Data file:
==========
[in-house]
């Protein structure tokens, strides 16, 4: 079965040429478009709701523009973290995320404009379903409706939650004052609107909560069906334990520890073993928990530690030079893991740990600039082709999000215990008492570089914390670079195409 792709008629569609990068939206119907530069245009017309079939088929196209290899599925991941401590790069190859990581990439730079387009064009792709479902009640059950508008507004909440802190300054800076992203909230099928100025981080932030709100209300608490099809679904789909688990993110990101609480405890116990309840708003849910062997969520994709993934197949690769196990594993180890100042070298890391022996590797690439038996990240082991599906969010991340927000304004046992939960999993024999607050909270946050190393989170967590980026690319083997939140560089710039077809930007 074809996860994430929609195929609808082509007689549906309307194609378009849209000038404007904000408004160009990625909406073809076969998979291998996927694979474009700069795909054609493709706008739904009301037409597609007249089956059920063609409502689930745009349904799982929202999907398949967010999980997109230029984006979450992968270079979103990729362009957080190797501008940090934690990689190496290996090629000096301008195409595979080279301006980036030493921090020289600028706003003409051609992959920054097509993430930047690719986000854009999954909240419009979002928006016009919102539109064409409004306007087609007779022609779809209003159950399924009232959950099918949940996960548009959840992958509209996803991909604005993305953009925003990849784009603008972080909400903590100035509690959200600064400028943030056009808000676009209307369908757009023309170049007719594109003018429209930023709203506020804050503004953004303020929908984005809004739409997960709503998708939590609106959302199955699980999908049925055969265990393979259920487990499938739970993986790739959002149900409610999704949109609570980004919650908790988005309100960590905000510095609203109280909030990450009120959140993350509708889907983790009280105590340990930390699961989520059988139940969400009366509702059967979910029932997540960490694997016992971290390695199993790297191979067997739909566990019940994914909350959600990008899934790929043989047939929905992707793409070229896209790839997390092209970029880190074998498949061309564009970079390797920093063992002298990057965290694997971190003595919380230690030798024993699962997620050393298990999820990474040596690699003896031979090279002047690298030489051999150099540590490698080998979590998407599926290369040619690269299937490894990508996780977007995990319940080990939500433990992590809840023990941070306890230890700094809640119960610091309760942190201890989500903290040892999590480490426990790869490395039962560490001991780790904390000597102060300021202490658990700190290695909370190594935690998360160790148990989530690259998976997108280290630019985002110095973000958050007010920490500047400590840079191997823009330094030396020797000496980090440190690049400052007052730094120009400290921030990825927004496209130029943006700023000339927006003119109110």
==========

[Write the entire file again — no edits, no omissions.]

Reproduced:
[in-house]
């Protein structure tokens, strides 16, 4: 079965040429478009709701523009973290995320404009379903409706939650004052609107909560069906334990520890073993928990530690030079893991740990600039082709999000215990008492570089914390670079195409 792709008629569609990068939206119907530069245009017309079939088929196209290899599925991941401590790069190859990581990439730079387009064009792709479902009640059950508008507004909440802190300054800076992203909230099928100025981080932030709100209300608490099809679904789909688990993110990101609480405890116990309840708003849910062997969520994709993934197949690769196990594993180890100042070298890391022996590797690439038996990240082991599906969010991340927000304004046992939960999993024999607050909270946050190393989170967590980026690319083997939140560089710039077809930007 074809996860994430929609195929609808082509007689549906309307194609378009849209000038404007904000408004160009990625909406073809076969998979291998996927694979474009700069795909054609493709706008739904009301037409597609007249089956059920063609409502689930745009349904799982929202999907398949967010999980997109230029984006979450992968270079979103990729362009957080190797501008940090934690990689190496290996090629000096301008195409595979080279301006980036030493921090020289600028706003003409051609992959920054097509993430930047690719986000854009999954909240419009979002928006016009919102539109064409409004306007087609007779022609779809209003159950399924009232959950099918949940996960548009959840992958509209996803991909604005993305953009925003990849784009603008972080909400903590100035509690959200600064400028943030056009808000676009209307369908757009023309170049007719594109003018429209930023709203506020804050503004953004303020929908984005809004739409997960709503998708939590609106959302199955699980999908049925055969265990393979259920487990499938739970993986790739959002149900409610999704949109609570980004919650908790988005309100960590905000510095609203109280909030990450009120959140993350509708889907983790009280105590340990930390699961989520059988139940969400009366509702059967979910029932997540960490694997016992971290390695199993790297191979067997739909566990019940994914909350959600990008899934790929043989047939929905992707793409070229896209790839997390092209970029880190074998498949061309564009970079390797920093063992002298990057965290694997971190003595919380230690030798024993699962997620050393298990999820990474040596690699003896031979090279002047690298030489051999150099540590490698080998979590998407599926290369040619690269299937490894990508996780977007995990319940080990939500433990992590809840023990941070306890230890700094809640119960610091309760942190201890989500903290040892999590480490426990790869490395039962560490001991780790904390000597102060300021202490658990700190290695909370190594935690998360160790148990989530690259998976997108280290630019985002110095973000958050007010920490500047400590840079191997823009330094030396020797000496980090440190690049400052007052730094120009400290921030990825927004496209130029943006700023000339927006003119109110």